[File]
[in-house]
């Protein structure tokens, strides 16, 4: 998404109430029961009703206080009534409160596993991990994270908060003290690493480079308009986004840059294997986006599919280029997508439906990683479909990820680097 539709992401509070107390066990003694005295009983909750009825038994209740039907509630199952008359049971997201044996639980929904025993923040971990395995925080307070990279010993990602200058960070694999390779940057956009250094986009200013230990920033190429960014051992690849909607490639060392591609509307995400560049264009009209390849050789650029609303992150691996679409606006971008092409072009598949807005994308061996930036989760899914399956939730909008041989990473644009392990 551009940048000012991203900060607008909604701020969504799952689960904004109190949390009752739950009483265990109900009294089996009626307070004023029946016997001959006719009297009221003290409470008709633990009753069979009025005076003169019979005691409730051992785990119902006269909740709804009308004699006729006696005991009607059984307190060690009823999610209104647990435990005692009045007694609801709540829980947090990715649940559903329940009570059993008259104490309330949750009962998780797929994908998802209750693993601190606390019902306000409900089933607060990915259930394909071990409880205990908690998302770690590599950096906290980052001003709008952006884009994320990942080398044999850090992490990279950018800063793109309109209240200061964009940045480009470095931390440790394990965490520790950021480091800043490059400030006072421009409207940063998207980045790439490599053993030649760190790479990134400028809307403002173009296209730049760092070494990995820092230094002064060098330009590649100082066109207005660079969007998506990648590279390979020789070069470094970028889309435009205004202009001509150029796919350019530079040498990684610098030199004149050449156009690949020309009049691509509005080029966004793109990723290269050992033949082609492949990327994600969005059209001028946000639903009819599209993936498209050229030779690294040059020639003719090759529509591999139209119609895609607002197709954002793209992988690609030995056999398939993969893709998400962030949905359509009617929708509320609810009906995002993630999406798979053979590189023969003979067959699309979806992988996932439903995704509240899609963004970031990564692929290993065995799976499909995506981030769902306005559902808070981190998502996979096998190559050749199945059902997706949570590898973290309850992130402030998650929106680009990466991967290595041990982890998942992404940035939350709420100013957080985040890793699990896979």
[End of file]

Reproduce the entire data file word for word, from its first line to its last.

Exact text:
[in-house]
């Protein structure tokens, strides 16, 4: 998404109430029961009703206080009534409160596993991990994270908060003290690493480079308009986004840059294997986006599919280029997508439906990683479909990820680097 539709992401509070107390066990003694005295009983909750009825038994209740039907509630199952008359049971997201044996639980929904025993923040971990395995925080307070990279010993990602200058960070694999390779940057956009250094986009200013230990920033190429960014051992690849909607490639060392591609509307995400560049264009009209390849050789650029609303992150691996679409606006971008092409072009598949807005994308061996930036989760899914399956939730909008041989990473644009392990 551009940048000012991203900060607008909604701020969504799952689960904004109190949390009752739950009483265990109900009294089996009626307070004023029946016997001959006719009297009221003290409470008709633990009753069979009025005076003169019979005691409730051992785990119902006269909740709804009308004699006729006696005991009607059984307190060690009823999610209104647990435990005692009045007694609801709540829980947090990715649940559903329940009570059993008259104490309330949750009962998780797929994908998802209750693993601190606390019902306000409900089933607060990915259930394909071990409880205990908690998302770690590599950096906290980052001003709008952006884009994320990942080398044999850090992490990279950018800063793109309109209240200061964009940045480009470095931390440790394990965490520790950021480091800043490059400030006072421009409207940063998207980045790439490599053993030649760190790479990134400028809307403002173009296209730049760092070494990995820092230094002064060098330009590649100082066109207005660079969007998506990648590279390979020789070069470094970028889309435009205004202009001509150029796919350019530079040498990684610098030199004149050449156009690949020309009049691509509005080029966004793109990723290269050992033949082609492949990327994600969005059209001028946000639903009819599209993936498209050229030779690294040059020639003719090759529509591999139209119609895609607002197709954002793209992988690609030995056999398939993969893709998400962030949905359509009617929708509320609810009906995002993630999406798979053979590189023969003979067959699309979806992988996932439903995704509240899609963004970031990564692929290993065995799976499909995506981030769902306005559902808070981190998502996979096998190559050749199945059902997706949570590898973290309850992130402030998650929106680009990466991967290595041990982890998942992404940035939350709420100013957080985040890793699990896979």